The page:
"Experts feel Bangladesh might lose its competitive edge in global apparel business after the signing of the trade pact. Their exporters may face an uneven and tough competition. TPP is aimed at cutting trade barriers and setting common standards for 12 countries. More than 18,000 taxes imposed by various countries on the US products will be eliminated under it, when it comes into effect."
Bangladesh needs to revamp its trade policy so that it can be better prepared to face the situation that may herald the beginning of a new era of trade liberalisation globally through 'mega-regional' agreements. The fear about Bangladesh finding itself in a situation where it loses its current position as the world's second largest apparel exporter is quite worrying, feel experts. World’s one of the biggest multinational trade deals TPP was signed by 12 member nations in New Zealand recently but the trade pact will require years of tough negotiations before it becomes a reality. The deal, which will cover 40 per cent of the world economy, has already taken five years of negotiations to reach the signing stage. Analysts say the massive trade pact will still require years of tough negotiations before it becomes a reality.
Bangladesh might lose competitive edge
Experts feel Bangladesh might lose its competitive edge in global apparel business after the signing of the trade pact. Their exporters may face an uneven and tough competition. TPP is aimed at cutting trade barriers and setting common standards for 12 countries. More than 18,000 taxes imposed by various countries on the US products will be eliminated under it, when it comes into effect. The deal could reshape industries and influence everything from the price of cheese to the cost of cancer treatments.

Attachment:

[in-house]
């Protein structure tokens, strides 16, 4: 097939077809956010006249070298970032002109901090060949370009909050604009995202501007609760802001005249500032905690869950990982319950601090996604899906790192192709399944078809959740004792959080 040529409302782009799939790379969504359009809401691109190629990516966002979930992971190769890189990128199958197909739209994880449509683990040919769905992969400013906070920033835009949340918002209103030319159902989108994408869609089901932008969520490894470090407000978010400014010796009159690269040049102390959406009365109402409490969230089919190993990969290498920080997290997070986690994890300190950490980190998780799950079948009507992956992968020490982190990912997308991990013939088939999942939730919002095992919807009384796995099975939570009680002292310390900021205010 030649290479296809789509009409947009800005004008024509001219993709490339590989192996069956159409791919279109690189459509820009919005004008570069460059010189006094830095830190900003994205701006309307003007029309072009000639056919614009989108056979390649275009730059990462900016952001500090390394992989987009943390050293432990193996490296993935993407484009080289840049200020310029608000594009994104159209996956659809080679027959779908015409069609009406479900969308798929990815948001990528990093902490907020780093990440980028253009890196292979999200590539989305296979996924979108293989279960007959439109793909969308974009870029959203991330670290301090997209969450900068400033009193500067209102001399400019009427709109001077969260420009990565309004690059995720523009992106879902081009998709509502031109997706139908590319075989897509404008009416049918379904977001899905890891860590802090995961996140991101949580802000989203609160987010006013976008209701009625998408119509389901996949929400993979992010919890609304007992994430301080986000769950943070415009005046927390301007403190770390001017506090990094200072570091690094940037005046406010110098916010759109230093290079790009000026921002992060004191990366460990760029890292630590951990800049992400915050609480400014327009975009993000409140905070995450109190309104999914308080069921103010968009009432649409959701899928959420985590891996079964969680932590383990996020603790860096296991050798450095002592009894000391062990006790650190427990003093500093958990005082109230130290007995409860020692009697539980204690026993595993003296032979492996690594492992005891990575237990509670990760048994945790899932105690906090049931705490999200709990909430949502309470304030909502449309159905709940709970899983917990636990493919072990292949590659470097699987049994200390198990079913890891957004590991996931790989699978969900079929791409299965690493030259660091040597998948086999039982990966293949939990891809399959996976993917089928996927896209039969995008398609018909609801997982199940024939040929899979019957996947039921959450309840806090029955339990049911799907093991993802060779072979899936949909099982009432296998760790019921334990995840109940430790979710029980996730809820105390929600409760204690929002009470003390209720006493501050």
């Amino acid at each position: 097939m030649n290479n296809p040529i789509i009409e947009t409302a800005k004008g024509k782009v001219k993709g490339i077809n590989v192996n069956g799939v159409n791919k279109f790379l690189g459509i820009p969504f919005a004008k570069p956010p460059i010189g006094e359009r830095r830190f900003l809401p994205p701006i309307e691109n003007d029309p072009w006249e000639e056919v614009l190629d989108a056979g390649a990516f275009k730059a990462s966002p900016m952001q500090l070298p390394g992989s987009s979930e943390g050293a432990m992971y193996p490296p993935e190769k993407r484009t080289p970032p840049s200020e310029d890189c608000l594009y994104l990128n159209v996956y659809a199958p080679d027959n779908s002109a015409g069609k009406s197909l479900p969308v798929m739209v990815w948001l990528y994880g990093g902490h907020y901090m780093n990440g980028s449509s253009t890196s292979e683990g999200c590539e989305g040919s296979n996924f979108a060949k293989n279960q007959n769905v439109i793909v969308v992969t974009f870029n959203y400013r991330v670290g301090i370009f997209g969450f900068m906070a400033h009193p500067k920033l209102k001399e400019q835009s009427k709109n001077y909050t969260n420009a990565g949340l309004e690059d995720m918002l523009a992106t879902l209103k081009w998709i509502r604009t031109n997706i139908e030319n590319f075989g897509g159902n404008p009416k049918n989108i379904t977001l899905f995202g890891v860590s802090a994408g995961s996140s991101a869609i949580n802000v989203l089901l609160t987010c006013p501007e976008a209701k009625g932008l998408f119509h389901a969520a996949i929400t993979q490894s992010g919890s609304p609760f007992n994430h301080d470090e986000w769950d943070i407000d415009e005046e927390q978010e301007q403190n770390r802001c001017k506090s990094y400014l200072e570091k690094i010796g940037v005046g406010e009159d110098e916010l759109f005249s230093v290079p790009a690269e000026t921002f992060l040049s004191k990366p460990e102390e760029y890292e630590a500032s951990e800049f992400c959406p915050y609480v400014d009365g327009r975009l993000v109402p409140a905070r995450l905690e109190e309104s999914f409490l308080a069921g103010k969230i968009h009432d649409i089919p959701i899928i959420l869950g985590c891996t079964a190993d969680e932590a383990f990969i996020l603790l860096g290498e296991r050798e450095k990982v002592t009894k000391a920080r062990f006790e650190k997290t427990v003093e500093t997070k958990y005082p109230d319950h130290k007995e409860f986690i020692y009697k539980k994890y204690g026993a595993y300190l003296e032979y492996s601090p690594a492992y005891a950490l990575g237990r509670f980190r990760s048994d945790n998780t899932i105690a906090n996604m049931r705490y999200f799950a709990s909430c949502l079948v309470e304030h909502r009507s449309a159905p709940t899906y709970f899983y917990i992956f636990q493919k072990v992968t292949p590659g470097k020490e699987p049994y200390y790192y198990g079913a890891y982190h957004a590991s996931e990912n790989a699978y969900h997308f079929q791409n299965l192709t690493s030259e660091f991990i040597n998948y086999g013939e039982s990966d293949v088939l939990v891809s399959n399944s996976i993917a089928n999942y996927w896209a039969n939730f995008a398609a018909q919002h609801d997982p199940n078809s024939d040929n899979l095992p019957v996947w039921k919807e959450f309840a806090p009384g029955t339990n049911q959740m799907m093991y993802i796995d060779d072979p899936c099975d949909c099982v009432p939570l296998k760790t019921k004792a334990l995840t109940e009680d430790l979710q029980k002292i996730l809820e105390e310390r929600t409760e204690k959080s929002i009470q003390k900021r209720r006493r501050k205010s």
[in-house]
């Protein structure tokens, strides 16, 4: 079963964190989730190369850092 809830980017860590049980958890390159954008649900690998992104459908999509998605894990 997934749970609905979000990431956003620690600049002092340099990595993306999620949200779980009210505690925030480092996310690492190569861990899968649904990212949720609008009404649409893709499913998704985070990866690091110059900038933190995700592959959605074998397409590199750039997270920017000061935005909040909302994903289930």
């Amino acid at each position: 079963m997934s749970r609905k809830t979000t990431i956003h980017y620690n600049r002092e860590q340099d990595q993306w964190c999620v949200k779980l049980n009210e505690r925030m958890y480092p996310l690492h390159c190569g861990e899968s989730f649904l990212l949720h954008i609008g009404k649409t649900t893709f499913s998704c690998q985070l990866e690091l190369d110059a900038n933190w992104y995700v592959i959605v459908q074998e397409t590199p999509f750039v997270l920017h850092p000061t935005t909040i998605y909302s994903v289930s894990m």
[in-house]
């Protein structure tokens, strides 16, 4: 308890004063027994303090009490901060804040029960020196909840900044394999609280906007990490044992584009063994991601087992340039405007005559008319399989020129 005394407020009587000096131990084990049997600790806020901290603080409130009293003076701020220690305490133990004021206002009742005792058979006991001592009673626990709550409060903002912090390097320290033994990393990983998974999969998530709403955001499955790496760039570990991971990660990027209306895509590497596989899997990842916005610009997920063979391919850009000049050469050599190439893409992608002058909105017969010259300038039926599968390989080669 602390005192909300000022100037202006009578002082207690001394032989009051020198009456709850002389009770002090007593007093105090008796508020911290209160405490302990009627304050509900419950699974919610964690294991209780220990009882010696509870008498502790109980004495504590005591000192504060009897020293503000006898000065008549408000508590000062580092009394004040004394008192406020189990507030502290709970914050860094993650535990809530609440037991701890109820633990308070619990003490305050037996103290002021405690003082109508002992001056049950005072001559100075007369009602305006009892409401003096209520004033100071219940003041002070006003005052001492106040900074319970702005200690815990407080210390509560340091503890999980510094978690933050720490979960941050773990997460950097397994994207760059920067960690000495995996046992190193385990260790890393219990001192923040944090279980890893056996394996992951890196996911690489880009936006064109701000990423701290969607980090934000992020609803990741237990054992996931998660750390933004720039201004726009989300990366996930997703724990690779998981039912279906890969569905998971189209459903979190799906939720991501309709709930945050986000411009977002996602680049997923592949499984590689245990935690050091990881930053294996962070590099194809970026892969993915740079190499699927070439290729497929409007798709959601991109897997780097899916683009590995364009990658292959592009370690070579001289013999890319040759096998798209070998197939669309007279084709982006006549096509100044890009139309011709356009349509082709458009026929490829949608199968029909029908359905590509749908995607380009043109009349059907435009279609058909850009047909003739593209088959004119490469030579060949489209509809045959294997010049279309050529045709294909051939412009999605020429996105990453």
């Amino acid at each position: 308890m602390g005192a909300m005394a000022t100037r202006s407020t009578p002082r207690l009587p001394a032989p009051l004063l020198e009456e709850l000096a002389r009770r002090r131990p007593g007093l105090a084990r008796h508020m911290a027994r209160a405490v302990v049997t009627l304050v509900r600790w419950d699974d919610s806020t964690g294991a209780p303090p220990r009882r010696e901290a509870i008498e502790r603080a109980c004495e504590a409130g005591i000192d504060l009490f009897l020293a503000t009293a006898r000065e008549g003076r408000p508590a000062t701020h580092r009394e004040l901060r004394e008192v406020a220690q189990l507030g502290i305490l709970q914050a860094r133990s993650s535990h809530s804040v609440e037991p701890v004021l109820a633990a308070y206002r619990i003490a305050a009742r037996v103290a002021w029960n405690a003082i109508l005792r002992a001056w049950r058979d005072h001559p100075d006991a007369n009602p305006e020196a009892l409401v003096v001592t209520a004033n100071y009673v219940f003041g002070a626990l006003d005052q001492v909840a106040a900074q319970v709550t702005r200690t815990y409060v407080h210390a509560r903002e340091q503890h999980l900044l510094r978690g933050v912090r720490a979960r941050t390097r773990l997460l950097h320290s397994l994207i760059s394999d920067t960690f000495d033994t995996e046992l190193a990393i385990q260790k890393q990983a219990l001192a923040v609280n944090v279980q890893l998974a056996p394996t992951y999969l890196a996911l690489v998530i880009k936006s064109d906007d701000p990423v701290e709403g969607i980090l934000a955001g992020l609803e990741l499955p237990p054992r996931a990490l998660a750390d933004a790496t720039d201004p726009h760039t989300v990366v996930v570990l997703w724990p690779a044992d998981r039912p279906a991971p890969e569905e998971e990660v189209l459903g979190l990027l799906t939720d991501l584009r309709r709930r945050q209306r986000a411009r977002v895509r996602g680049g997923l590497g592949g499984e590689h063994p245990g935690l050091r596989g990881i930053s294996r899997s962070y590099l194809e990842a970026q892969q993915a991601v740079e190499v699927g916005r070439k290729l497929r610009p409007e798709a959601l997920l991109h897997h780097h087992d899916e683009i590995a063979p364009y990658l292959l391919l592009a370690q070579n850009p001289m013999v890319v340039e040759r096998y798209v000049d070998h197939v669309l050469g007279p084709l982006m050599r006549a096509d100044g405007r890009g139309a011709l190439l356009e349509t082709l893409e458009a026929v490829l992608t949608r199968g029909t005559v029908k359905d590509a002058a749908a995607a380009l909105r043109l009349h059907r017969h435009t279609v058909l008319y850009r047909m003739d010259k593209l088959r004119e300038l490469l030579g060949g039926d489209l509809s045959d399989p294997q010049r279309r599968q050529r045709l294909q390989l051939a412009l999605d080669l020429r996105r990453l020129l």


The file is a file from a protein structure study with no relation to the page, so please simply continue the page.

Currently, Bangladesh garment exports to the US are subject to 15.62 per cent duty that are paid by the importers there, whereas Vietnam's RMG exports are subject to only 8.38 per cent import duty. The deal will make Vietnam's garment exports to US completely duty-free. Whereas, Bangladesh's duty-advantage on garment exports to some other TPP member-countries - Canada, New Zealand, Japan, Australia and Chile - might also be affected by the new trade deal.
FDI may take a back seat
Analysts feel that investment decisions by global entrepreneurs will furthermore be effected by the new trade deal, making countries like Vietnam a stronger candidate as the preferred destinations, due to their zero-duty access to the markets of other TPP countries. Considering this, it is crucial for Bangladesh to reduce the cost of doing business to maintain the country's competitiveness in international trade. It should also look for opportunities to join such a mega deal, as some other countries are also reportedly planning to do so.
Moreover, Bangladesh needs to focus on new international markets, particularly those where its exports enjoy duty benefit. Diversification of the country's apparel items is another critical area for more value addition. Productivity in factories has to be raised to cushion against any probable losses in garment exports.
According to a study, if TPP adopts flexible rules of origin on sourcing, as favoured by Vietnam, it could boost its share of the growing apparel market from 4.0 per cent to 11 per cent, while Bangladesh's share in this market has remained almost static -- between 7.0-8.0 per cent. Currently, Vietnam is at a comparative disadvantage in the RMG sector mainly due to its higher costs of production including higher wages.
Until now, Bangladesh has been able to retain its edge in the sourcing world in spite of the higher import tariff on its export than those of Vietnam. But it is likely that TPP, when it comes into force, will trigger some trade diversion from Bangladesh to Vietnam. Bangladesh needs to pay special attention to the implications of the TPP and other incoming free-trade deals that are shaping the '21st-Century Trade Policies'.
If Bangladesh takes appropriate moves to be involved with TPP in one form or other, it may find its niche in textiles, leather and services. Otherwise, there is a possibility for a potential slowdown in the growth of its RMG sector. Certainly, long-term impacts of the TPP on the Bangladesh economy will be more important than short-term ones. Joining any effective regional initiative can provide some cushion to Bangladesh in the long term to stay competitive in the global economy.